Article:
In a historic regulatory step, New York has become the first U.S. state to bar certain types of cryptocurrency mining. Governor Kathy Hochul signed a bill on Tuesday that triggers an immediate moratorium on energy-intensive “proof-of-work” crypto mining powered by fossil fuels. For two years, no new permits for such mining operations will be issued and no existing permits will be renewed, according to the law (A7389C).
The bill cites the heavy climate and infrastructure costs of crypto mining in its reasoning. On top of the moratorium, the new law mandates that New York’s Department of Environmental Conservation come up with an environmental impact statement assessing proof of work’s statewide impact within a year, that can then be used to inform future policy.
Proof-of-work mining uses large networks of computers to generate encrypted blocks on the blockchain. Basically: computers compete to solve long strings of useless, arbitrary, and increasingly complex math equations that verify their intent, and then they tabulate and track transaction data across the network. The end result of all of this is that the winning miners end up with a portion of new crypto coin at the end, making mining lucrative.
Proof-of-work is intended to keep the blockchain decentralized and fraud-free through an incredibly high cost of participation, and that cost is paid via energy. Outside the U.S., European regulators have also been considering restrictions and bans on the practice. Crypto mining is a huge drain on the power grid, and the industry as a whole produces a massive amount of carbon emissions.
“I am signing this legislation into law to build on New York’s nation-leading Climate Leadership and Community Protection Act, the most aggressive climate and clean energy law in the nation, while also continuing in our steadfast efforts to support economic development and job creation in upstate New York,” wrote Hochul in a memo shared with Gizmodo, explaining the Governor’s reasoning behind her approval of the law. “I recognize the importance of creating economic opportunity in communities that have been left behind. This is why I will continue to invest in economic development projects that create the jobs of the future...while also taking important steps to prioritize the protection of our environment,” she added.
Worth noting: the moratorium still allows for crypto operators who rely on the significantly less energy-intensive “proof of stake” model. And miners are allowed to continue running and building proof of work set-ups that rely on non-fossil fuel sources like hydroelectric, nuclear, and wind. But even that takes valuable green energy, which could be going towards more necessary uses, out of the grid.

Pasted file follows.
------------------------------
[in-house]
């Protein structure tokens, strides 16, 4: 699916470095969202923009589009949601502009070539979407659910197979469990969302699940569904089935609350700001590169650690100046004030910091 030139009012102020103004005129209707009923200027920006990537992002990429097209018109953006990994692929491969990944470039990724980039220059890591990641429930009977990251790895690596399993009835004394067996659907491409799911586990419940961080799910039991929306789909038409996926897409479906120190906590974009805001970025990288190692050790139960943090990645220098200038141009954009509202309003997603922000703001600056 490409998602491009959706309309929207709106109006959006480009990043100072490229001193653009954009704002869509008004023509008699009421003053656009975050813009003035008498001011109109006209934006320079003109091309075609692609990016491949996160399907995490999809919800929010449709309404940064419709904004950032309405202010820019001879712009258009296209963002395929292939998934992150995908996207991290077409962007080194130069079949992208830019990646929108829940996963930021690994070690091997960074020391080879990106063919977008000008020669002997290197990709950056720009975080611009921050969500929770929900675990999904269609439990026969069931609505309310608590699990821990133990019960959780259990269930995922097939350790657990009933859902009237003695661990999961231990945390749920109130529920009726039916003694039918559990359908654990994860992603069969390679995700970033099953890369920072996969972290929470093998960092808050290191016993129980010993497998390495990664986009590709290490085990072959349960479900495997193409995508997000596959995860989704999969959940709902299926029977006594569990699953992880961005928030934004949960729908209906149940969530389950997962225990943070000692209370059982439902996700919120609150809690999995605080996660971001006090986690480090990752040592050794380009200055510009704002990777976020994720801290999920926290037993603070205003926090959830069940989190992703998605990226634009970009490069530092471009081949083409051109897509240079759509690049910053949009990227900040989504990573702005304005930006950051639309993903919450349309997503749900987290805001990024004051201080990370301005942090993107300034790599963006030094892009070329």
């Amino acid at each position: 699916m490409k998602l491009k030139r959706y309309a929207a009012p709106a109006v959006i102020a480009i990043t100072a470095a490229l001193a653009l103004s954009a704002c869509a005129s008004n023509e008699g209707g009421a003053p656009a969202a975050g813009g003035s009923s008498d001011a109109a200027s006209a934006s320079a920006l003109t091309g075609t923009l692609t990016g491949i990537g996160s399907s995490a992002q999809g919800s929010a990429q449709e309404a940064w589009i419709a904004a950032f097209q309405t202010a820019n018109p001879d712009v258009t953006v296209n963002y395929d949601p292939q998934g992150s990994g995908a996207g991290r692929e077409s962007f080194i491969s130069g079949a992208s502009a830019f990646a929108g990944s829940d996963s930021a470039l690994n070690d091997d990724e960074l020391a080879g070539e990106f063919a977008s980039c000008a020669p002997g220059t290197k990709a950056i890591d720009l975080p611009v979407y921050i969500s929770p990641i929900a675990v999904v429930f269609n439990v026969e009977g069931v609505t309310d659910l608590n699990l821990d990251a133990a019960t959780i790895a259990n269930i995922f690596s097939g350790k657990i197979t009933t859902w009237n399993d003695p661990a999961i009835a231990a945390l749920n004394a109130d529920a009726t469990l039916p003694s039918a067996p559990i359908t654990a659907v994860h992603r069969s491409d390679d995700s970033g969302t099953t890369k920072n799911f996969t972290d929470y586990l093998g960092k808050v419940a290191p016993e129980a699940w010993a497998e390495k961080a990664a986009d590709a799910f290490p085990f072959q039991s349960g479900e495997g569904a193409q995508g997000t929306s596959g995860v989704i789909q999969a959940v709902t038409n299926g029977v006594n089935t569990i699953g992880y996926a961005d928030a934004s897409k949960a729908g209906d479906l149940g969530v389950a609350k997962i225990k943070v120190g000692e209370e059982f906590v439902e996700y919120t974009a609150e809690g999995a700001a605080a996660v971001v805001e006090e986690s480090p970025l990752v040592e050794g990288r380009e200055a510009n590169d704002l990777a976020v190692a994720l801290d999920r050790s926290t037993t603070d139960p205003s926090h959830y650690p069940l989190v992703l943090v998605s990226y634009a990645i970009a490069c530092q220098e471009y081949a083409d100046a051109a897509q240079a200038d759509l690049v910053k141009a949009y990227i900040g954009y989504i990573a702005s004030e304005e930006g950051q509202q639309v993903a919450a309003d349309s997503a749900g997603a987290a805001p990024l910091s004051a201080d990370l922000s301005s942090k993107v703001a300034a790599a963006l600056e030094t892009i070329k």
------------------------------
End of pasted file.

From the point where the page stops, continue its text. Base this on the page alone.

The newly signed bill was approved by the state senate back in June, but Hochul remained non-committal on it up until this week. Pro-crypto lobbyists (and NYC mayor Eric Adams) pushed hard for the governor to veto the bill, expressing concerns that the regulation would stifle business interest in the state and prevent industry growth. Crypto proponents also worried that the New York bill will eventually lead to similar legislation being passed elsewhere—as New York has a reputation as a Democratic trendsetter, according to a report from CNBC that extensively quotes industry voices. But crypto has already been doing a pretty good job of stifling itself over the past few months.
Most recently, the collapse of one of the largest crypto exchanges, FTX, has sent shockwaves through the blockchain, tanking bitcoin value and leading to other exchanges being downgraded. FTX imploded largely because of founder and CEO Sam Bankman-Fried’s poorly judged and likely illegal management of investor funds. And whether or not courts end up holding SBF accountable for all of that disappeared money, it’s undeniable that crypto is riddled with scams.
Also worth considering: the crypto industry provides value to a very small number of people. It’s not exactly a public good. And as Texas has demonstrated, crypto mining is a big drain on the energy grid—maybe as much all of the households in Houston.
New York has experienced an increase in crypto mining operations in recent years, and in some cases the industry has negatively impacted communities— even separate from the climate downsides. In Plattsburgh, an influx of miners led to soaring winter energy bills and mass noise disturbances, while producing no local economic benefit, according to a report from MIT Technology Review. “From 2016 to 2018, crypto mining in upstate New York increased annual electric bills by about $165 million for small businesses and $79 million for individuals,” the article notes.
So, residents of Plattsburg are likely heartened by the new regulation along with environmental groups. “This first-in-the-nation law should set the standard for every other state where crypto miners are coming in, extracting resources, and wreaking havoc,” said advocacy non-profit, Earthjustice, in a statement. “We’re very much looking forward to the DEC’s fact-finding review, which we’re confident will affirm...[that] crypto mining is a major threat to climate security and needs to be closely regulated.”